Nothing will appease the liberals, because if liberal social engineering can't fix the problems of the Middle East, the world will have no need of liberals. The New York Times will demand  that Israel concede and apologize, as surely as a gumball will roll out of the machine when I crank in a quarter. Existential need trumps rationality, most of all among the self-styled priesthood of rationality.
Losing the peace in Iraq?
BY NEW YEAR'S DAY, the US military presence in Iraq will be history. President Obama has made it official, announcing last week the fulfillment of his campaign pledge to end the Iraq war and bring the troops home. Senior American commanders in Iraq had recommended keeping up to 18,000 servicemen there, and even Defense Secretary Leon Panetta wanted around 4,000 to remain. But Obama, whose meteoric rise to power was fueled by opposition to the war, overruled them. "The rest of our troops in Iraq will come home by the end of the year," he told reporters. "After nearly nine years, America's war in Iraq will be over."
And what happens then? The president asserts that American soldiers will "cross the border out of Iraq with their heads held high, proud of their success" and that the US withdrawal will "strengthen American leadership around the world." But that's only bluster. Obama has never shown much interest in the fate of Iraq after American forces leave. As a candidate for president he insisted that even preventing a potential genocide wasn't a good enough reason to keep US forces in Iraq, and long after it was clear that President Bush's "surge" had led to dramatic progress in the war, Obama continued to claim that it was making the situation worse.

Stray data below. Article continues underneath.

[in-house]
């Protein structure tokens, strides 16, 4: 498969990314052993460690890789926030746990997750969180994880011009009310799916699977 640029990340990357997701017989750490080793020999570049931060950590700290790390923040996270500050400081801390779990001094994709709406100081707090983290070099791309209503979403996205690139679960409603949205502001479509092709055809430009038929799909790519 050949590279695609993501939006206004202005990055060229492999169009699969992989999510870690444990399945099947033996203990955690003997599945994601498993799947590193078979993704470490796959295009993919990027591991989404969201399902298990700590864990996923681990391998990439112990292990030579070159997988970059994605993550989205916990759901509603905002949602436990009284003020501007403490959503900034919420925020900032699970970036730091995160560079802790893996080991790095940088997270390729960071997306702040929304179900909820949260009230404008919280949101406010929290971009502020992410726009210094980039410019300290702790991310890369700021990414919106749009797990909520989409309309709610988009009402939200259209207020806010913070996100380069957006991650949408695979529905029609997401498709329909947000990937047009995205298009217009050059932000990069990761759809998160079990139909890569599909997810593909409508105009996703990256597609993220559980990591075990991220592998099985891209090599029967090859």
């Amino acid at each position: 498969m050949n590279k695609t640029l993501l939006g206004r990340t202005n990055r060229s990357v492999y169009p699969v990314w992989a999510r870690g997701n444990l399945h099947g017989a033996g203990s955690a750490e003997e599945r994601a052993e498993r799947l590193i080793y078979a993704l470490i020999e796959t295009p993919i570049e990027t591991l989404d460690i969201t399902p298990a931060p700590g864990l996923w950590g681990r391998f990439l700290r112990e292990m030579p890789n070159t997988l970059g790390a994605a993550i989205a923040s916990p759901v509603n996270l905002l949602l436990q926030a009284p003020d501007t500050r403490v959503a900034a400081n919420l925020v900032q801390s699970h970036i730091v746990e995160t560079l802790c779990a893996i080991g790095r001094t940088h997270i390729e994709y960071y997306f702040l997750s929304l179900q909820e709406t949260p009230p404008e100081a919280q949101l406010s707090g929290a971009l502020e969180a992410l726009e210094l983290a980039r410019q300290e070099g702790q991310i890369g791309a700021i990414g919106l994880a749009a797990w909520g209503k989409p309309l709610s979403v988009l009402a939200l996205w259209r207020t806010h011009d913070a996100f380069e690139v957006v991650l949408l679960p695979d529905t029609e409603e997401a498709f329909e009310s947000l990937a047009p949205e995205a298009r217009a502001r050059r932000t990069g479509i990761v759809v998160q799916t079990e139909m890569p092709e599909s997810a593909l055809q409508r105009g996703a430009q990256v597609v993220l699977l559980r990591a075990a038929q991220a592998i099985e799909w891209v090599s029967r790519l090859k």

In fairness, elections have consequences. Obama has never made a secret of his determination to pull American troops out of Iraq; certainly he has been more passionate on that subject than on the importance of securing Iraq's long-term viability as a stable, pro-American oasis in the Arab world. As a matter of short-term political calculus, presidents rarely go wrong when they "bring the boys home for Christmas." Indeed, a New York Times/CBS poll taken immediately after Obama's announcement found a significant upward bump in his approval rating on Iraq.
But what is good for the Obama re-election effort may be calamitous for Iraq and for US interests in the Middle East.